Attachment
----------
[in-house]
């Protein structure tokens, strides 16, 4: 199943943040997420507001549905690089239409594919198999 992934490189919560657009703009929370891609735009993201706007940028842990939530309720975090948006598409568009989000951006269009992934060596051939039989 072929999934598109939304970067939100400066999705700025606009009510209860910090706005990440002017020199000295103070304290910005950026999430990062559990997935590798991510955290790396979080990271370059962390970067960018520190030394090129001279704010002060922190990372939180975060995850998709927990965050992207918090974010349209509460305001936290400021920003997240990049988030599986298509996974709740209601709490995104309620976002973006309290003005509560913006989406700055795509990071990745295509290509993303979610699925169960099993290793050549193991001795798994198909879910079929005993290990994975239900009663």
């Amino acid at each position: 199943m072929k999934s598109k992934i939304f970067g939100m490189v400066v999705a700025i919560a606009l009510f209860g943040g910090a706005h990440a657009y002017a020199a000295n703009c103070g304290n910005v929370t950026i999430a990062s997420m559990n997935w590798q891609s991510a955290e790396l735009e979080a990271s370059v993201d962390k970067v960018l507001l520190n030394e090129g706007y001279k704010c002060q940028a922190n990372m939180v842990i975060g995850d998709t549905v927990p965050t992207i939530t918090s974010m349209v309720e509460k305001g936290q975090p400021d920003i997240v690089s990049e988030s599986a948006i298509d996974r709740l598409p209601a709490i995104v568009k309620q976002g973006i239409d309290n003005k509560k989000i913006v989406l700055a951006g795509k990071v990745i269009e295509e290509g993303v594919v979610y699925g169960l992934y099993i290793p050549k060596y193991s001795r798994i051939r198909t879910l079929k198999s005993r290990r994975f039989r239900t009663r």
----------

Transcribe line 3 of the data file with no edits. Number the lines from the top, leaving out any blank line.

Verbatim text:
């Amino acid at each position: 199943m072929k999934s598109k992934i939304f970067g939100m490189v400066v999705a700025i919560a606009l009510f209860g943040g910090a706005h990440a657009y002017a020199a000295n703009c103070g304290n910005v929370t950026i999430a990062s997420m559990n997935w590798q891609s991510a955290e790396l735009e979080a990271s370059v993201d962390k970067v960018l507001l520190n030394e090129g706007y001279k704010c002060q940028a922190n990372m939180v842990i975060g995850d998709t549905v927990p965050t992207i939530t918090s974010m349209v309720e509460k305001g936290q975090p400021d920003i997240v690089s990049e988030s599986a948006i298509d996974r709740l598409p209601a709490i995104v568009k309620q976002g973006i239409d309290n003005k509560k989000i913006v989406l700055a951006g795509k990071v990745i269009e295509e290509g993303v594919v979610y699925g169960l992934y099993i290793p050549k060596y193991s001795r798994i051939r198909t879910l079929k198999s005993r290990r994975f039989r239900t009663r």